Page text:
Resistor Network analysis

  • #1
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Homework Statement:
Finding the resistance when probed at point bc, cd and da
Relevant Equations:
Series and Parallel resistance equation derived from kirchhoff's law with application of ohm's law
Problem Statement: Finding the resistance when probed at point bc, cd and da
Relevant Equations: Series and Parallel resistance equation derived from kirchhoff's law with application of ohm's law

I genuinely don't know what to do on this one. The example our professor made isn't exactly clear and I haven't find any online solution. I just wanted to know how would one calculate the value from those points.
 

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Answers and Replies

  • #2
phinds
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First of all, it's rude to post your figures sideways.

This is mainly a problem in learning to redraw circuits so as to recognize where you can combine elements. If you haven't yet learned how to do that, this problem is going to be tough.

What do you notice about the 10 ohm and 15 ohm resistors?
 
  • #3
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A node is a point wherein 3 or more wires constitutes it and the connection is in parallel. I don't know what point to look. But, if i were look at point d the 10 and 15 ohm resistors are connected in parallel. Sorry for the image.
 
  • #4
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I'd be glad if you were to include an example in resistors configuration with nodes on it. If it weren't much of a trouble. I cannot find a website that teaches network analysis with nodes embedded.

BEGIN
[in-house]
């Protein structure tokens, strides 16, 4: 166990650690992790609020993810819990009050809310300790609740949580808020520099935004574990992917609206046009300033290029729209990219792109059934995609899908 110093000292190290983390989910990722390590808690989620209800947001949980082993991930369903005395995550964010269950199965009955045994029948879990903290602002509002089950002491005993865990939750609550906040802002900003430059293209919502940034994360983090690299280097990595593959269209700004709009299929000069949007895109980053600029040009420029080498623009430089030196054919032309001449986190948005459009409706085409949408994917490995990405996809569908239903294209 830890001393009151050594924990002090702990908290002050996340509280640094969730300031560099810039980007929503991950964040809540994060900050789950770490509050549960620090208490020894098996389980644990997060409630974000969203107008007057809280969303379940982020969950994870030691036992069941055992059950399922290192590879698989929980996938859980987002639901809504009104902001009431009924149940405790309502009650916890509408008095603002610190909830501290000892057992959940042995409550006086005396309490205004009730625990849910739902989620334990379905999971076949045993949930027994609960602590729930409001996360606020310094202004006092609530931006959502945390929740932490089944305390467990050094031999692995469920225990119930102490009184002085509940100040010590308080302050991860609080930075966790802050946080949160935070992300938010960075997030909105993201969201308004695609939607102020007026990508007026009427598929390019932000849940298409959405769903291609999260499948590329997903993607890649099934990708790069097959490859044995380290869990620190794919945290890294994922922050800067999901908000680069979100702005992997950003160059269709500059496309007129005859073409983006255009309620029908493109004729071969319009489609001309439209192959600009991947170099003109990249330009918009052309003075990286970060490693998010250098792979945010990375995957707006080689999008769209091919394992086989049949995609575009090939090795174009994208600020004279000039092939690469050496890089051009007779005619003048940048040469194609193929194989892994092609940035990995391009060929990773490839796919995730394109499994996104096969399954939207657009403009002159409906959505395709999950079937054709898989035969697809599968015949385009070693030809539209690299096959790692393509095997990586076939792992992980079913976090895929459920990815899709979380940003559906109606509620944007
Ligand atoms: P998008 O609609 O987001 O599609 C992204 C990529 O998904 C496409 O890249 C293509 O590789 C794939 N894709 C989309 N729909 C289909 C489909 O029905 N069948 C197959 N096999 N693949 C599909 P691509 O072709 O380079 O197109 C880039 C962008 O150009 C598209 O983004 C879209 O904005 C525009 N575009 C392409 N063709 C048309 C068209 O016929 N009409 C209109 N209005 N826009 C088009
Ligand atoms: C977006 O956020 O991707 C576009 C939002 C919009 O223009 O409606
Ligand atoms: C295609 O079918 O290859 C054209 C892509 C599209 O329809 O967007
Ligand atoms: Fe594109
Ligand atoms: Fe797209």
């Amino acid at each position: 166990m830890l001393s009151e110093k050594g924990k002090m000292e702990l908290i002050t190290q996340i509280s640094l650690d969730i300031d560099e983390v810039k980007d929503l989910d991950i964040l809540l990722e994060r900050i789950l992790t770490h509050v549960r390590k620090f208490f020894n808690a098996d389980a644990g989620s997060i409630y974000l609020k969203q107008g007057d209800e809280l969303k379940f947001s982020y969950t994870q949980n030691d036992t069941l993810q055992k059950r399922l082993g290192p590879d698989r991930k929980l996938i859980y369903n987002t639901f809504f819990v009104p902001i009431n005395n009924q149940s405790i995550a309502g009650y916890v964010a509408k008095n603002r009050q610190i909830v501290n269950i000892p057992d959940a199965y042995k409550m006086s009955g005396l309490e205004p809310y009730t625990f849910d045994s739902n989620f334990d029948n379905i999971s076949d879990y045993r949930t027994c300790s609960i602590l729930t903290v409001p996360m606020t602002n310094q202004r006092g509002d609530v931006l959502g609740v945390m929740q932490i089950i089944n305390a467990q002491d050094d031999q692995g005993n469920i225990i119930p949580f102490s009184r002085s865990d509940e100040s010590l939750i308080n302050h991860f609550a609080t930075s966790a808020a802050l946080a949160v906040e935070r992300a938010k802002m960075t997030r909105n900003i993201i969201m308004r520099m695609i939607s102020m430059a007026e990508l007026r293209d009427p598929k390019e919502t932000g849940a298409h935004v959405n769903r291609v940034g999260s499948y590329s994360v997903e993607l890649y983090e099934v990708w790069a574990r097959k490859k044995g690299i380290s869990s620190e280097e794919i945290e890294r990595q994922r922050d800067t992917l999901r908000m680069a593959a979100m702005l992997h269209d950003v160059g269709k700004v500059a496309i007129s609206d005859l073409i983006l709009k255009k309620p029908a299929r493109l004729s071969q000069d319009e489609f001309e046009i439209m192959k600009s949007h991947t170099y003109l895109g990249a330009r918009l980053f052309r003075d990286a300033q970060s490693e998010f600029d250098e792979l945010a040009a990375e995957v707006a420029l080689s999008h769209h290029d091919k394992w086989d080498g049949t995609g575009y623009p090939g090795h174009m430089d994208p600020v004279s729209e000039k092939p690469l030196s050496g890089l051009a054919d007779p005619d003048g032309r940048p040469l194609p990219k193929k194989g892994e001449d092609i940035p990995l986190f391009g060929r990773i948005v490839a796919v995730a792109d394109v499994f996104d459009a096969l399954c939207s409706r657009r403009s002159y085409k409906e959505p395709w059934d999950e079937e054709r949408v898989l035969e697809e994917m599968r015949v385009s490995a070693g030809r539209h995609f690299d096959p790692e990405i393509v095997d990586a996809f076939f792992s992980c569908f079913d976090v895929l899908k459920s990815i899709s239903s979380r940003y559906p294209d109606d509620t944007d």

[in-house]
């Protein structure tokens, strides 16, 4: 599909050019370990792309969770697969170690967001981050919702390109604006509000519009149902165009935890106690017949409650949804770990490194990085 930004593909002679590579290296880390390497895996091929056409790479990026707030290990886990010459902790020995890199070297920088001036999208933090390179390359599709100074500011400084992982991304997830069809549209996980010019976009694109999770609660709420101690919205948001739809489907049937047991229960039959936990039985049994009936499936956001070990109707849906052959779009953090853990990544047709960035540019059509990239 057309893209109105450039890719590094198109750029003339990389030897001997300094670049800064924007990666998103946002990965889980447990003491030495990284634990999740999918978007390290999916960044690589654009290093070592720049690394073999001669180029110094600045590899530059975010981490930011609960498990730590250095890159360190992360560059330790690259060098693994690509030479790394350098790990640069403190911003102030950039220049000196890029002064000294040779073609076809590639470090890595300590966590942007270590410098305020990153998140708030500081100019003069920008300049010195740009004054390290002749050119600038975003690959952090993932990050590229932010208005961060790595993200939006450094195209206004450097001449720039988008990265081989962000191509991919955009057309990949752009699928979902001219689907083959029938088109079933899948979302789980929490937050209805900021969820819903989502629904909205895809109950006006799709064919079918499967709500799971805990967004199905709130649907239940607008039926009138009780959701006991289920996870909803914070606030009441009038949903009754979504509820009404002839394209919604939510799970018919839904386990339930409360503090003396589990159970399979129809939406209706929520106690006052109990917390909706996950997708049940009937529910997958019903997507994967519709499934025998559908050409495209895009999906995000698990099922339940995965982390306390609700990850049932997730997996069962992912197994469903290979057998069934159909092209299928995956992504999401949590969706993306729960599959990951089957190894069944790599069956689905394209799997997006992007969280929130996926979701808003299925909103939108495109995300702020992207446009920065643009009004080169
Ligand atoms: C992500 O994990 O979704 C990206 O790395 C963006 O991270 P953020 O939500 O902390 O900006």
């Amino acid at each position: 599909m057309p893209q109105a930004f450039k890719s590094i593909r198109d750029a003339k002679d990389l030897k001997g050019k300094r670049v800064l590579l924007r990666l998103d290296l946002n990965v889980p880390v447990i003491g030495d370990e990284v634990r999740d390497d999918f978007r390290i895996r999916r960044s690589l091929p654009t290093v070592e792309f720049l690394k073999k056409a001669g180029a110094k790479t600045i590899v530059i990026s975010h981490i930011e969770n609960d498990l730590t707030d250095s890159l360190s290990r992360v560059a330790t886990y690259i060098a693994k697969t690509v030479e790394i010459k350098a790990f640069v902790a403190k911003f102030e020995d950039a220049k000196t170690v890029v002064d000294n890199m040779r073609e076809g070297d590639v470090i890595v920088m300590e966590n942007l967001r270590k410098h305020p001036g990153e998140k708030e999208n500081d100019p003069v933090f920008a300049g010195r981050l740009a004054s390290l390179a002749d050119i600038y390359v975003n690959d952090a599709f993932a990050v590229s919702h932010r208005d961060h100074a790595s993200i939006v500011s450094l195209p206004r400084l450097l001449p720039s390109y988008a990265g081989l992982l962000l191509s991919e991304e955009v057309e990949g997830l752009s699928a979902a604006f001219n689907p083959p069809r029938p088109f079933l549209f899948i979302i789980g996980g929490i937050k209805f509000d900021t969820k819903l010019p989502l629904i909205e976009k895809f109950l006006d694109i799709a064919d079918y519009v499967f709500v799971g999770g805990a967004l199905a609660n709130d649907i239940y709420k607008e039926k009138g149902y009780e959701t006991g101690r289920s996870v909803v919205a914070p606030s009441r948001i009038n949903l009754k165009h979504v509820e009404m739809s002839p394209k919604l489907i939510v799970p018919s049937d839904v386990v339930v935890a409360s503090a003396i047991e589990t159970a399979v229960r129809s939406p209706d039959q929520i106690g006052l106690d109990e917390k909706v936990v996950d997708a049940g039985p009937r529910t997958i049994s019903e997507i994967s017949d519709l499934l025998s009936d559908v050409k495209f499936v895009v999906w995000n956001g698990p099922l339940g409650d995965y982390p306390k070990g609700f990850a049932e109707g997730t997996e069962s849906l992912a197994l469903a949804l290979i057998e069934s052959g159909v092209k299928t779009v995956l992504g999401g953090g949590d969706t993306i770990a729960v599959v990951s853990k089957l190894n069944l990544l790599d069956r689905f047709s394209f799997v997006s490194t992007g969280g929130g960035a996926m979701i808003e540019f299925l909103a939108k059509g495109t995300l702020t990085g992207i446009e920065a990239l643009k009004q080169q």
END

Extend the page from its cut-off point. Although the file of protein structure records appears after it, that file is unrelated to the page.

• #5
phinds
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First of all, it's rude to post your figures sideways.

This is mainly a problem in learning to redraw circuits so as to recognize where you can combine elements. If you haven't yet learned how to do that, this problem is going to be tough.
A node is a point wherein 3 or more wires constitutes it and the connection is in parallel. I don't know what point to look. But, if i were look at point d the 10 and 15 ohm resistors are connected in parallel. Sorry for the image.
Since the 10 and 15 ohm resistors are in parallel, don't you think that would be a good first step in simplifying the circuit?
 
  • #6
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First of all, it's rude to post your figures sideways.

This is mainly a problem in learning to redraw circuits so as to recognize where you can combine elements. If you haven't yet learned how to do that, this problem is going to be tough.

Since the 10 and 15 ohm resistors are in parallel, don't you think that would be a good first step in simplifying the circuit?
 

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  • #7
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So is this right for Rab?
 

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  • #8
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So is this right for Rab?
No. There's a direct path from a to b and and a path that goes through c and d, that's parallel to the direct path.

I would redraw the circuit first with only the points a,b,c,d in it. and replacing all parallel resistances between those points with the equivalent resistance. You can than use that to compute the 3 resistances needed.
 

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